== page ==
# Lesson video

In progress...

Hello my name's Miss Parnham.

In this lesson we will look at how surds of the form a root b can be written as root x.

This lesson naturally follows on from simplifying surds of the form a root b.

So it would be worthwhile working on that lesson before this one.

Writing numbers in surd form can make them difficult to quantify.

We have a vague idea of how big they are but when we need more accuracy it is more helpful to think of them as a single square root of a number.

Take this example.

I know root 6 is 2 point something.

But if I'm being asked is 3 root 6 more or less than 7 I need to think of it in a different way in order to answer that question.

So lets first rewrite 3 as root 9 and we can rewrite 7 as root 49 and then using the general rule of root a multiplied by root b is equal to root ab then root 9 root 6 is equivalent to root 54.

Now when we compare root 54 with root 49 we can straightaway see that root 54 is larger.

So 3 root 6 is greater or more than 7.

Here are some questions for you to try.

Pause the video to complete the task and then restart the video when you're finished.

A good knowledge of the square numbers up to 225 and some quick mental multiplication will have made short work of these.

Here is another question for you to try.

Pause the video to complete the task and restart the video when you're finished.

This question was all about comparing with 10 or root 100 so for example 3 root 11 is equivalent to root 99 which is just below.

Whereas 5 root 5 is equivalent to root 125 which is even greater than root 121 or 11 so the real answer to that's between 11 and 12 so definitely above 10.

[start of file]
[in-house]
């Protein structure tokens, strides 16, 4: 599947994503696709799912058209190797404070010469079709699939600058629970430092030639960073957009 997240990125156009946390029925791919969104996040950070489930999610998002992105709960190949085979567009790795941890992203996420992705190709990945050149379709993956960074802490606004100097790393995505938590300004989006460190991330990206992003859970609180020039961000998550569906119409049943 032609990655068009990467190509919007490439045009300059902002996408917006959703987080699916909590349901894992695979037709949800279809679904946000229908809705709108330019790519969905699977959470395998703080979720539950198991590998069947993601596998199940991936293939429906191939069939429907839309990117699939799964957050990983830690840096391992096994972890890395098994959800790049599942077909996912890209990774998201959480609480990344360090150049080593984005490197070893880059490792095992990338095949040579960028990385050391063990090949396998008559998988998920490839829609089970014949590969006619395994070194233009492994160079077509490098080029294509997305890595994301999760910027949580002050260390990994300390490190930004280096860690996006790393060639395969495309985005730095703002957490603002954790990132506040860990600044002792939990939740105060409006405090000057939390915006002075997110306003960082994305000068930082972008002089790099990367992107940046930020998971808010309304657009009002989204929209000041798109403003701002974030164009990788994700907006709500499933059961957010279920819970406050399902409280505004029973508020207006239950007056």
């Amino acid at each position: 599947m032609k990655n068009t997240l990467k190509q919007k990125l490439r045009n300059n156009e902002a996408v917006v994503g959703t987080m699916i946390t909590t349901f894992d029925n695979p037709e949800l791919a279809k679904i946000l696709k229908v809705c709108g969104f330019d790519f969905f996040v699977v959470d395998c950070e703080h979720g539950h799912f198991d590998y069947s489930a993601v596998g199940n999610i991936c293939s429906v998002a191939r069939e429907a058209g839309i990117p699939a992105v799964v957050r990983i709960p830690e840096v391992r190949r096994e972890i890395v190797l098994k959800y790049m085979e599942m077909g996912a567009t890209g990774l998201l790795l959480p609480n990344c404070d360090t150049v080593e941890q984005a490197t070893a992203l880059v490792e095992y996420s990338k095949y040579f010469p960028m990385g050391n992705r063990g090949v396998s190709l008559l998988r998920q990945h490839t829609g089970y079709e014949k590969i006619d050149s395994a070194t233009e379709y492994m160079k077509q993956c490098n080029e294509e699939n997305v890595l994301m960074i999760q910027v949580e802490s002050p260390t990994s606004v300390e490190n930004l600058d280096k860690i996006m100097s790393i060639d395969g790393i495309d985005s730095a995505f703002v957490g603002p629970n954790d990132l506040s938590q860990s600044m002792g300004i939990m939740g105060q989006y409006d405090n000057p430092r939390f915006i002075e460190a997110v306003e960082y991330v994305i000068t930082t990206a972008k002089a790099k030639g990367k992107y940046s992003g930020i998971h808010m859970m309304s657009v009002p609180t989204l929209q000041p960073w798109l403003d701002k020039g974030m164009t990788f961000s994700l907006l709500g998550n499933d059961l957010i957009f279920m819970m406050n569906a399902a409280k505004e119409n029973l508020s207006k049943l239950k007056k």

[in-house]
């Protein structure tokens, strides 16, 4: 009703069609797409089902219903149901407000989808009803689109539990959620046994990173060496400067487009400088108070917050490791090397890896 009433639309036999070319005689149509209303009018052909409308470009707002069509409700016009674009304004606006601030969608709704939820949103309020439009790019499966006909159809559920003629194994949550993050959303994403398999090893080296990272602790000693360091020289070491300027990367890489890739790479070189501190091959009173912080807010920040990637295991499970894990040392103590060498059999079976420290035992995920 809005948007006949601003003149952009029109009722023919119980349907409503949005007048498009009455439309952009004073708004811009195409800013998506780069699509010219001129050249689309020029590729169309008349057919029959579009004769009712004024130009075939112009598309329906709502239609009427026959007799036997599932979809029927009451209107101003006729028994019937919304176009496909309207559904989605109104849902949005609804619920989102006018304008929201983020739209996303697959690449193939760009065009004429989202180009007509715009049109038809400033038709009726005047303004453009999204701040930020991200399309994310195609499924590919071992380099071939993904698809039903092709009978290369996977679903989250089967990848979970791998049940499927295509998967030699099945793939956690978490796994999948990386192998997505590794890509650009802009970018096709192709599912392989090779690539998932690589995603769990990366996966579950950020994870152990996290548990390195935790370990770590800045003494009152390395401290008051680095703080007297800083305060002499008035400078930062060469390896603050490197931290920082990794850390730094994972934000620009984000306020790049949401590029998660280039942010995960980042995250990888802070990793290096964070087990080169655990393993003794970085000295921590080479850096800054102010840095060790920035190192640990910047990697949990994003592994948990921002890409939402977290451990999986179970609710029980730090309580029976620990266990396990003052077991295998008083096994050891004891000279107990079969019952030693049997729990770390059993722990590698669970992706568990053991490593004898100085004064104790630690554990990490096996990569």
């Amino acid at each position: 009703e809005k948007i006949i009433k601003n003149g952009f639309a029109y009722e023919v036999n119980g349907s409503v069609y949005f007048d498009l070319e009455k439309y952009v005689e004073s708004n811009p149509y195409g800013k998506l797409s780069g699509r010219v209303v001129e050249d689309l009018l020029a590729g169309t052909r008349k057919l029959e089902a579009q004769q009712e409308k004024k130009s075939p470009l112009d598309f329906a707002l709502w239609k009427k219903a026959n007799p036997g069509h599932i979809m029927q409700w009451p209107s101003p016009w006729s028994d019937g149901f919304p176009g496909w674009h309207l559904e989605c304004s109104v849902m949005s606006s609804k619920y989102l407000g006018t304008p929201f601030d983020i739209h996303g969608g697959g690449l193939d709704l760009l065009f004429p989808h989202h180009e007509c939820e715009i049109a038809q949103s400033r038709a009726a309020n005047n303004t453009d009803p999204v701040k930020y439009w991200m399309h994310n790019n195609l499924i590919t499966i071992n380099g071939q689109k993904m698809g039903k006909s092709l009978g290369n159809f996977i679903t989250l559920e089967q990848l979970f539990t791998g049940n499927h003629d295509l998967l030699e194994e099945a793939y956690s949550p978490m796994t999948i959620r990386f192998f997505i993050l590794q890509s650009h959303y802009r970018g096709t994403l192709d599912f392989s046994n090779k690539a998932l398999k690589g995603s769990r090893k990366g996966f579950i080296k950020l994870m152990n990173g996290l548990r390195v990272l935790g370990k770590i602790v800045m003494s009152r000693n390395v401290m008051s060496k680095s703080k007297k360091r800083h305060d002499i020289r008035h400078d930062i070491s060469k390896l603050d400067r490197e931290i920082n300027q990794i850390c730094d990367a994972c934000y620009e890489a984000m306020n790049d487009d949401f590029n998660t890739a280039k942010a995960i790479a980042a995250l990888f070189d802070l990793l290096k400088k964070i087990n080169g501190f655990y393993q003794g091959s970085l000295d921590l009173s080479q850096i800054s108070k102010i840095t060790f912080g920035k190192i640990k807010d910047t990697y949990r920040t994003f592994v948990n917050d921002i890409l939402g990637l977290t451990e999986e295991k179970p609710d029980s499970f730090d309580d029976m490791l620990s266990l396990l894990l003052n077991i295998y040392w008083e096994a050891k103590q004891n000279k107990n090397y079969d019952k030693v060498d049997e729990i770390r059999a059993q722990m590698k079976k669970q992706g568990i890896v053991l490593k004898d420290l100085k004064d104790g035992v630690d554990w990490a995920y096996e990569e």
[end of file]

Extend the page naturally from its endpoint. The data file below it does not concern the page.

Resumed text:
Here are some further questions for you to try.

Pause the video to complete the task and restart the video when you're finished.

Writing them in the form root x gives you root 60, root 72, root 90, root 125 and root 147 when they're ordered but please be careful to write your final answer as the original surds.

You can compare fractions with denominators written in surd form and use the same principles of finding equivalent surds that are single square roots of a number.

But in this case we must remember when comparing fractions with the same numerator but different denominators, the larger denominator will belong to the smaller fraction and vice versa.

Let's take a look at this question.

We can start by writing both denominators as a product of two surds and then converting to a single surd.

Here we see that root 54 is greater than root 48 but that means that 5 over root 54 is less than 5 over root 48.

So 5 over 3 root 6 is less than 5 over 4 root 3.

Here are some questions for you to try.

Pause the video to complete the task and restart the video when you're finished.